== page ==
In the land of Glasgow, the white candle was lit at the moment when the Bambino arrived, at midnight. He arrived whilst the words of the Benedictus were being sung.

    Blessed is he who comes in the name of the Lord.

  46. Ah….. I wonder why you selected that specific time.

  47. kelvin says
  48. Jerry King, Port Neches, Texas says

    The three purple candles, like purple vestments and altar trappings, represent penitence. The pink, or Gaudet, candle represents our hope in Christ.

  49. Jerry King, Port Neches, Texas says

    We have always redecorated the wreath on Christmas Eve. The advent wreath has greenery and perhaps pine cones, but no bright colors. On Christmas Eve we alway add holly berries and red bows to make it a Christmas wreath.

  50. Travis says

    The purple color symbolizes royalty and was the color of the advent candles until recently when churches started going with blue. The third candle is traditionally pink to emphasize the joy theme and a slight lifting of the penitential emphasis of the season and also comes from the early church’s tradition of the pope giving out a rose on one sunday during Advent. The colors have historical precedence, but are certainly not necessary. The candles are simply a countdown until x-mas; any color will do.

  51. I am with those who say that the colour scheme does not matter as much as the practice and understanding of what we remember during Advent. Similar controversy arose in the Church of England over the pink candles association with the third or fourth Sunday. What is clearly is that it is linked to Mary so that determines when the pink candle is lit – the fourth Sunday in the current Common Worship format. For the record we have four purple and a white candle and have done to my memory for 40 or so years. What is more interesting and encouraging is to see all sorts of folk of Protestant and evangelical origin getting into this Advent liturgical thing.

  52. Andrew 2 says suggests its Lutheran (like everything else around this time?). Pink for Joy seems to be in RC churches on 3rd Sunday but then tradition is only as old as that person’s memory….. looks prettier anyway 🙂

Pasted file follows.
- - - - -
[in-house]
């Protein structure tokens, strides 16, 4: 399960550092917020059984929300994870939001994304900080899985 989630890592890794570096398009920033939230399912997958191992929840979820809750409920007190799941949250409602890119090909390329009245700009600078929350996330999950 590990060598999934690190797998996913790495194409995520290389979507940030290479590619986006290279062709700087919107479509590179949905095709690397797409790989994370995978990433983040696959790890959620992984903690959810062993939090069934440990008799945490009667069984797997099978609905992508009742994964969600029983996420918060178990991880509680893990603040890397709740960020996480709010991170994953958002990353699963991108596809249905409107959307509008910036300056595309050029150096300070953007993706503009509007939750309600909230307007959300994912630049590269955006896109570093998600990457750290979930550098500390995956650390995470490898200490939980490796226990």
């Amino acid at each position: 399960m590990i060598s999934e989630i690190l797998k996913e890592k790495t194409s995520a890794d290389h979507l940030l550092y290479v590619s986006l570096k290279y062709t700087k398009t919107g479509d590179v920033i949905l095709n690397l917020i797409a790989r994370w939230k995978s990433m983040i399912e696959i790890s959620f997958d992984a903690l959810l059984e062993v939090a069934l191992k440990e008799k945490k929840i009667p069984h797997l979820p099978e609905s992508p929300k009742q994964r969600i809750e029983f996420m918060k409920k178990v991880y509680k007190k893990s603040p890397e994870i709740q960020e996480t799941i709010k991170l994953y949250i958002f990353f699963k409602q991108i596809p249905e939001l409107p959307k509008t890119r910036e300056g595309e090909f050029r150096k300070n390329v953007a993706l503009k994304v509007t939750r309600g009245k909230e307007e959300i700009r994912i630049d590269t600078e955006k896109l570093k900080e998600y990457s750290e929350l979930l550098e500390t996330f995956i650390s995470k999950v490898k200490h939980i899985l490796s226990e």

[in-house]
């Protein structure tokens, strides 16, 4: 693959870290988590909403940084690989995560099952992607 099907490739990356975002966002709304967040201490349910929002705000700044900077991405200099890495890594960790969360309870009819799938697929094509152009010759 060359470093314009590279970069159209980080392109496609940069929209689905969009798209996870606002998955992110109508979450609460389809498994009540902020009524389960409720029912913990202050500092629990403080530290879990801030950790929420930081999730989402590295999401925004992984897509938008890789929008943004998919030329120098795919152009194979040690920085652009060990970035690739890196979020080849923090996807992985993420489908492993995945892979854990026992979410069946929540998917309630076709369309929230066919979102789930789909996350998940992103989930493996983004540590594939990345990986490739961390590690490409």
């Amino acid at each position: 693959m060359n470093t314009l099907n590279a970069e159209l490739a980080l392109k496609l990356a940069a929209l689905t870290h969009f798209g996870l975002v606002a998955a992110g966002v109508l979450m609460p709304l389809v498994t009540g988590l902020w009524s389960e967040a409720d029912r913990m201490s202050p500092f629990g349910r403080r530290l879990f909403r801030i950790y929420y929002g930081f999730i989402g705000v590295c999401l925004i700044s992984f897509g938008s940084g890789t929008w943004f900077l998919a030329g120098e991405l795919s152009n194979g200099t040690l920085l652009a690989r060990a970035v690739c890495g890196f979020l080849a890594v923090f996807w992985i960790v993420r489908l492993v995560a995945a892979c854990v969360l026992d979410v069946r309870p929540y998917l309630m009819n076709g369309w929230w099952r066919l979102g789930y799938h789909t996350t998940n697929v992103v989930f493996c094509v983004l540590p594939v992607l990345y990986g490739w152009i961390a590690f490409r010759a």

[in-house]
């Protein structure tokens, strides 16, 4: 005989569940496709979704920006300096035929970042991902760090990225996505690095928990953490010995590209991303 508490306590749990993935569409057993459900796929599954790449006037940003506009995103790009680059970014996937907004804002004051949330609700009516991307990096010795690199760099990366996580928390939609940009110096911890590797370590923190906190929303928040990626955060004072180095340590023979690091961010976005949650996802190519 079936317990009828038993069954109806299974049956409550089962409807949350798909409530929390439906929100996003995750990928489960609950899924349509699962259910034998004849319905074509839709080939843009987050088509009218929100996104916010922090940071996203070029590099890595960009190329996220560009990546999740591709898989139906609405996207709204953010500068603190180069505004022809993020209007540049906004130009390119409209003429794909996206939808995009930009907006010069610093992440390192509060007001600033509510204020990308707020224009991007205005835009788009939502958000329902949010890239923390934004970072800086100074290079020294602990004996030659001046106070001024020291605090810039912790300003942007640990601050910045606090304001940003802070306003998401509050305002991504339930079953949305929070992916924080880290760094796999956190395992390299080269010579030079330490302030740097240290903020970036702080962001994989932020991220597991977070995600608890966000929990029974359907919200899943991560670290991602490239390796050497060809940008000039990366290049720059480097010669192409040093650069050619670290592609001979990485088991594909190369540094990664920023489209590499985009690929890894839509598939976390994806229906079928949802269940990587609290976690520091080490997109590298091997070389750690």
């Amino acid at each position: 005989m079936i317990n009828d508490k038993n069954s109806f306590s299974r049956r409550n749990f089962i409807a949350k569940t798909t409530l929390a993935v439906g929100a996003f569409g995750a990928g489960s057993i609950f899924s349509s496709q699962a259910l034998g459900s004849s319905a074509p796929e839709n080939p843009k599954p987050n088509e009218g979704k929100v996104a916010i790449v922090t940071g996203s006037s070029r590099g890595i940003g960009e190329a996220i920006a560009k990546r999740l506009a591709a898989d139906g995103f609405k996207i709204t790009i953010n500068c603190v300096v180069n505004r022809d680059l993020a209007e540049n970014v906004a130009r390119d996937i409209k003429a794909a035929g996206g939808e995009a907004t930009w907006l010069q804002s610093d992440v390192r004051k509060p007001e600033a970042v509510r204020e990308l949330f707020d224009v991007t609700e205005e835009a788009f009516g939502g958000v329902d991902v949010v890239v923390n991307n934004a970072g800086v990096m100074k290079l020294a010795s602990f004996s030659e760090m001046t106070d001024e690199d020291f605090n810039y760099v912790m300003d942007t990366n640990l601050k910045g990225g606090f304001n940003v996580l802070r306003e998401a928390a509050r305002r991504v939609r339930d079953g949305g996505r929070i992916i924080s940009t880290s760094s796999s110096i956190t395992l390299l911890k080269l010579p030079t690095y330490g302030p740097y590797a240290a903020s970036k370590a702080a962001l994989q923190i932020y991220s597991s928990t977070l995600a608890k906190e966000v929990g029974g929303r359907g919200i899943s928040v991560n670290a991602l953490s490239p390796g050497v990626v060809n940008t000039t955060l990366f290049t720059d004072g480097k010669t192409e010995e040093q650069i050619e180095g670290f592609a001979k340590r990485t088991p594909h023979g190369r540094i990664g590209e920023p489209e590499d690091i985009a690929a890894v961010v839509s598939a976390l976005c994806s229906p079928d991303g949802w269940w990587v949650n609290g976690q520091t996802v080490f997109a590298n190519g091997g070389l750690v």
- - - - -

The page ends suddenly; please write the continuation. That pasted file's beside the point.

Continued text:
53. caroline says

    lol all wrong the pink is because the angel came to visit mary

  54. Lambert says

    The color of the Candles tell the tale.

    They must be purple in evidence of our melancholy that is involutional and not a direct result of sin. We are dealling here with the final mass called the Christ-mass wherein Christ is born to the individual who recongizes the [third] white candle as his very own Baptism candle that was given to him THEN, and here now is called upon as the glimmer of hope that new life will BE on the other side of this life that WAS.

    So it is during Advent that our life-house-boat is set afloat and it is out of the purpleness of purple that the white is reborn with a life of its own.

    If [Luther] had known that unstructured space is a deluge
    and stocked his life houseboat with all the animals,
    . . . even the wolves, he might have floated.
    But obstinate he stated: the land is solid and stamped!
    . . . watching his foot sink down through stone,
    up to the knee.

    So please note that Advent is the New Testament version of the Flood wherein we are ‘ark builders’ here now undergoing the controversy that is created by the fading light of common day and the promise we made that we would built a life house boat of our own.

    Could it be true that not all water is the same?

  55. Sarah SSM says

    And in a colonial take on Sarum, ours has four blue candles. No berries. Too bad – there are some lovely evergreens with blue berries, although I haven’t seen them in Boston.

  56. pmo1969 says

    Until I actually looked last night I couldn’t see what colour we had as i couldnt see over the organ…… 4 red and 1 white… all very trad fluffery too!

  57. Andrew CJ says

    Actually it is a mere class thing, as in either U or non-U. My church does white-only candles.

    But whilst at another church for Christmas Eve mass, with purple and pink candles, some of the congregation were chewing gum, sporting denim trousers. Oh, and t-shirts of course. And frayed denims under the accolytes’ vestment.

    But this is 2007 and anything goes, one is told to believe.

  58. We had purple 3 and pink 1 and white in middle. All was well until a child was encouraged to light a purple one on 3rd Sunday instead of the pink one. Mary seemed to get shifted to 4th Sunday which fitted the readings but as I see it pink is for rose Gaudete Joy!

  59. Gerry Hough says

    Just found this string.

    When I was child in the United States in the 1950s, Advent wreathes were unadorned evergreen with four white candles and it dissappeared on Christmas Eve.

    By the 1960s it was three violet candles and a single pink or rose candle. This reflected the vestments and paraments in the RC church I attended with my Mother.

    When I attended services in my father’s Episcopal church, the candles were three in Royal Blue and one in Rose. In the 1970s, a fifth white candle was added to the center of the wreath on Christmas Eve in both Churches and on Christmas morning all of the Candles were changed to white.

    The wreath was still evergreen branches although on occaision holly branches and gold ribbon would be added to the wreath on Christmas eve.

    This was entirely up to the altar guild ladies.

  60. agatha says

    I’ve just found this too. Until I was fortysomething I’d always assumed the church had run out of purple ones and was making do with pink for the last week.